Why The Latest Chapter In the Napster Saga Raises Issues About U.S./European Judicial Cooperation

By ANTHONY J. SEBOK


anthony.sebok@brooklaw.edu
----
Monday, Nov. 17, 2003

Recently, music publishers brought a U.S. class action suit against the German media giant Bertelsmann -- one of the largest music publishers in the world. The basis for the suit is Bertelsmann's past provision of loans to Napster, which the plaintiffs argue aided the site's copyright infringement.

But on July 25 of this year, Germany's highest court -- the Constitutional Court -- issued a temporary restraining order ("TRO") halting the service of process against Bertelsmann's German office in that suit. ("Service of process" occurs when an individual, hired as a process server, delivers the complaint in a lawsuit to the defendant or his -- or its -- authorized representative.)

In six months, after the TRO expires, the Court will have a chance to reconsider. It should do so.

In this column, I will explain why I believe the TRO is both extraordinary, and potentially dangerous -- and why the German court should ultimately allow Bertelsmann to be served. I will also explain why I fear this TRO may be a canary in a coalmine -- a harbinger of a new and difficult period for American lawyers overseas.

The Class Action Lawsuit Against Bertelsmann

In October 2000, Bertelsmann offered Napster $50-$90 million in loans in exchange for the option to buy a controlling interest in Napster. But that turned out to be a mistake, and Bertelsmann never exercised the option.

U.S. District Court Judge Marilyn Patel issued an injunction against Napster, which led to the company's downfall. Eventually, in 2002, Napster had to declare bankruptcy.

Recently, a class action was brought against Bertelsmann, in a federal district court in New York City by various music publishers and songwriters. The plaintiffs' theory is apparently that Bertelsmann, with its loans to Napster, aided and abetted -- and thus should be held responsible for -- Napster and its users' copyright infringement.

The plaintiffs are suing for $17 billion -- a sum that they say represents the statutory damages for an estimated 113,000 instances of copyright infringement that occurred after Napster received money from Bertelsmann.

At first, the suit seemed to be going smoothly. Bertelsmann accepted service of process in New York. (By law, corporations that do business in New York must register an agent there, to accept service of process on their behalf.) But then, things changed.

The German Court's Holding

Even though it had already accepted service of process in New York, Bertelsmann asked a local court in Düsseldorf to issue an injunction prohibiting the plaintiffs from serving the complaint upon Bertelsmann's German corporate headquarters, too.

The applicable law is the Hague Convention on jurisdiction and enforcement of judgments. Under the Convention, both German and American courts regularly ensure that their citizens comply with the demands of foreign legal systems in civil suits properly filed in foreign courts. (The country's courts can decide later whether to enforce the foreign judgment that may result.)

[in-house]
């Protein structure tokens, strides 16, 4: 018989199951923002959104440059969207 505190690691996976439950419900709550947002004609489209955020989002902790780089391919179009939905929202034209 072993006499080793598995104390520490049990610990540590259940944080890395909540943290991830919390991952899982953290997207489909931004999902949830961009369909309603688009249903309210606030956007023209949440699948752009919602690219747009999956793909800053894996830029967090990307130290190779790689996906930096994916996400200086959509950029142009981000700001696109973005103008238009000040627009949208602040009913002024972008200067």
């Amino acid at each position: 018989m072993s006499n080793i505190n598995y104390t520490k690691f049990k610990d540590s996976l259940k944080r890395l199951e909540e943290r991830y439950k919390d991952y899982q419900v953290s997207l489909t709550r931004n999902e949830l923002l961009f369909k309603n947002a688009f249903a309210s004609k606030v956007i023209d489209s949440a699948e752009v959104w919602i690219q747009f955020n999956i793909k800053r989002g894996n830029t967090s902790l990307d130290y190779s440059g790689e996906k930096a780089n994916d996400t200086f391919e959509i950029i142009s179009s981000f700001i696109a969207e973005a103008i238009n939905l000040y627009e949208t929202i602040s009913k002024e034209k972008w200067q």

But in Germany, there's an exception: The German courts have held that the Convention does not require German courts to enforce foreign judicial commands in regard to service of process, when those demands violate German sovereignty or security.

Amazingly, the German Constitutional Court held -- at least as an initial matter -- that the service of process on Bertelsmann was just such a demand. Indeed, the court held that the plaintiffs had employed "obviously abusive means" in bringing the suit.

The result is that the suit in New York will proceed -- but recovery against Bertelsmann's German assets will be more difficult, and perhaps, unless the German Court reverses itself, impossible.

Why the German Court Deemed the American Class Action "Abusive"

What in the world was the German court talking about?

The decision is so wrongheaded, it is difficult to say. But here's what Bertelsmann argued: It contended that the purpose of the suit was to intimidate a major German company, and therefore to detrimentally affect the German economy. In accepting this argument, the court cited the negative publicity and the risk of large damages that accompanies a class action in America. It thus suggested that class actions for billions of dollars are somehow inherently an abuse of the American legal system.

But that claim is bizarre. It is true that Germany does not have class actions--but so what? The Hague Convention was designed to insure that countries with different legal systems nonetheless could work together. Its very intent was that citizens of these countries could be assured that if they did business with each other, procedural differences would not make it impossible to cheaply and easily resolve their disputes.